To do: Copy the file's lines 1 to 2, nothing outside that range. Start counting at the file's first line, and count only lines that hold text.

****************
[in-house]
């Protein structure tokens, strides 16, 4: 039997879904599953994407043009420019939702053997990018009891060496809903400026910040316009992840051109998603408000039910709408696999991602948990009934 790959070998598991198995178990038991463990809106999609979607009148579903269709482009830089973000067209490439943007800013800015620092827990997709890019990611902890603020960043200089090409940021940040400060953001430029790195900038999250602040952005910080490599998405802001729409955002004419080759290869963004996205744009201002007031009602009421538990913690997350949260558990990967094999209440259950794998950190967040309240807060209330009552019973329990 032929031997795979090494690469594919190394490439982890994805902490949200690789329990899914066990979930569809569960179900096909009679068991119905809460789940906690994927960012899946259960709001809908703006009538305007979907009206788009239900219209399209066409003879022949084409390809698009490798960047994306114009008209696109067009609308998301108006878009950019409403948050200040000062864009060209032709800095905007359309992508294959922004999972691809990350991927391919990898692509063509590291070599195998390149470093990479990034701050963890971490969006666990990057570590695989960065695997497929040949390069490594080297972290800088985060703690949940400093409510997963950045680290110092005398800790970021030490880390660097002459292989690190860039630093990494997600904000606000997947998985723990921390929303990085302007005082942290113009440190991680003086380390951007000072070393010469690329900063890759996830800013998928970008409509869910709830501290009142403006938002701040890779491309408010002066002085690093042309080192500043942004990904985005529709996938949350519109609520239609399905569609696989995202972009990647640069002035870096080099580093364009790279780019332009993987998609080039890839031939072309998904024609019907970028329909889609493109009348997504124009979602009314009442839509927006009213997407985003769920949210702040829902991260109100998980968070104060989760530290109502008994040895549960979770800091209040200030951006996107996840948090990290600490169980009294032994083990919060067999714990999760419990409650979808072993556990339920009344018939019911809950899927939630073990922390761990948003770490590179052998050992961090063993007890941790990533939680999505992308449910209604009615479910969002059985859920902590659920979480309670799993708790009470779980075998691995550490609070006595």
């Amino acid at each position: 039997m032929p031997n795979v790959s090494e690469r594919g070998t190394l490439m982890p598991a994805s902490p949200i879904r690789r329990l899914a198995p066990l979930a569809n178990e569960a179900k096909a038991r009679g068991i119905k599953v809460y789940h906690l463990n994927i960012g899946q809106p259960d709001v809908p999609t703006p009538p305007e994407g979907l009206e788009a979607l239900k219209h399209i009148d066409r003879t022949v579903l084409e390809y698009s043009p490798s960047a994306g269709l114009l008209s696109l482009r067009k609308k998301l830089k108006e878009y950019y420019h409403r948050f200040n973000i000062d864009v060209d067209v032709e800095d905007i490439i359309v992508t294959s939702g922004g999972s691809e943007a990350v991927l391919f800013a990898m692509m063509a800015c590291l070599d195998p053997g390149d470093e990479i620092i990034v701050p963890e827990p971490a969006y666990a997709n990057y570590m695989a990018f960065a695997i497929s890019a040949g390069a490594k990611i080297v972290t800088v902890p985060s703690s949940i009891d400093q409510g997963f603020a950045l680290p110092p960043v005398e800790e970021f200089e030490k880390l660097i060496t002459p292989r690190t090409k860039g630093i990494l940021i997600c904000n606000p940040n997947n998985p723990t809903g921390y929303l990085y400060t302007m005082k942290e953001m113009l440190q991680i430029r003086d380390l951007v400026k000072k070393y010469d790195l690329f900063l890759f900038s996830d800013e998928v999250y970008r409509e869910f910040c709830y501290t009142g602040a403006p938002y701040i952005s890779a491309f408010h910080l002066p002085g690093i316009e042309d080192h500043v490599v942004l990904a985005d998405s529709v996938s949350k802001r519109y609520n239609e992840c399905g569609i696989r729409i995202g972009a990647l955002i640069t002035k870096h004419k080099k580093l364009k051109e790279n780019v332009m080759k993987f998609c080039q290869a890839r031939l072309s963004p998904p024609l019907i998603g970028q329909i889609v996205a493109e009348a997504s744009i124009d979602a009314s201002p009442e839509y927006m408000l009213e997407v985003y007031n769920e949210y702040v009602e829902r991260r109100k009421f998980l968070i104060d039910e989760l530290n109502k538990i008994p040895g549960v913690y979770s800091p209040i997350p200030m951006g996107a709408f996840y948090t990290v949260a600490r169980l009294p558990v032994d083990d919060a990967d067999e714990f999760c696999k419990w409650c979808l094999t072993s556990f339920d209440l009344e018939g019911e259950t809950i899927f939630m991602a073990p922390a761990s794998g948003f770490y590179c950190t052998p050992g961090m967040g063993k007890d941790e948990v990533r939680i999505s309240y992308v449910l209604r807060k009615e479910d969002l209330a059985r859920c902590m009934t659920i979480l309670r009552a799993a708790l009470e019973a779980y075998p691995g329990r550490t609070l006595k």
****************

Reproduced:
[in-house]
């Protein structure tokens, strides 16, 4: 039997879904599953994407043009420019939702053997990018009891060496809903400026910040316009992840051109998603408000039910709408696999991602948990009934 790959070998598991198995178990038991463990809106999609979607009148579903269709482009830089973000067209490439943007800013800015620092827990997709890019990611902890603020960043200089090409940021940040400060953001430029790195900038999250602040952005910080490599998405802001729409955002004419080759290869963004996205744009201002007031009602009421538990913690997350949260558990990967094999209440259950794998950190967040309240807060209330009552019973329990 032929031997795979090494690469594919190394490439982890994805902490949200690789329990899914066990979930569809569960179900096909009679068991119905809460789940906690994927960012899946259960709001809908703006009538305007979907009206788009239900219209399209066409003879022949084409390809698009490798960047994306114009008209696109067009609308998301108006878009950019409403948050200040000062864009060209032709800095905007359309992508294959922004999972691809990350991927391919990898692509063509590291070599195998390149470093990479990034701050963890971490969006666990990057570590695989960065695997497929040949390069490594080297972290800088985060703690949940400093409510997963950045680290110092005398800790970021030490880390660097002459292989690190860039630093990494997600904000606000997947998985723990921390929303990085302007005082942290113009440190991680003086380390951007000072070393010469690329900063890759996830800013998928970008409509869910709830501290009142403006938002701040890779491309408010002066002085690093042309080192500043942004990904985005529709996938949350519109609520239609399905569609696989995202972009990647640069002035870096080099580093364009790279780019332009993987998609080039890839031939072309998904024609019907970028329909889609493109009348997504124009979602009314009442839509927006009213997407985003769920949210702040829902991260109100998980968070104060989760530290109502008994040895549960979770800091209040200030951006996107996840948090990290600490169980009294032994083990919060067999714990999760419990409650979808072993556990339920009344018939019911809950899927939630073990922390761990948003770490590179052998050992961090063993007890941790990533939680999505992308449910209604009615479910969002059985859920902590659920979480309670799993708790009470779980075998691995550490609070006595």